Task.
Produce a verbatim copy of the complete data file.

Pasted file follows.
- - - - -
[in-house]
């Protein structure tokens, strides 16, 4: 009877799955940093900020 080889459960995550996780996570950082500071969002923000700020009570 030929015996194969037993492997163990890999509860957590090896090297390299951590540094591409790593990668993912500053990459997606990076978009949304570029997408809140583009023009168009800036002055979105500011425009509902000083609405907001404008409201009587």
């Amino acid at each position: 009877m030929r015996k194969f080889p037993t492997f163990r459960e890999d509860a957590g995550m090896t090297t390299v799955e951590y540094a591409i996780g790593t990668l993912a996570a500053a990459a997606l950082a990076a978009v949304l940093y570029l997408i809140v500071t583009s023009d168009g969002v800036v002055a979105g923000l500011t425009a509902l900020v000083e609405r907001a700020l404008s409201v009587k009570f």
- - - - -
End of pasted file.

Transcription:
[in-house]
């Protein structure tokens, strides 16, 4: 009877799955940093900020 080889459960995550996780996570950082500071969002923000700020009570 030929015996194969037993492997163990890999509860957590090896090297390299951590540094591409790593990668993912500053990459997606990076978009949304570029997408809140583009023009168009800036002055979105500011425009509902000083609405907001404008409201009587």
């Amino acid at each position: 009877m030929r015996k194969f080889p037993t492997f163990r459960e890999d509860a957590g995550m090896t090297t390299v799955e951590y540094a591409i996780g790593t990668l993912a996570a500053a990459a997606l950082a990076a978009v949304l940093y570029l997408i809140v500071t583009s023009d168009g969002v800036v002055a979105g923000l500011t425009a509902l900020v000083e609405r907001a700020l404008s409201v009587k009570f």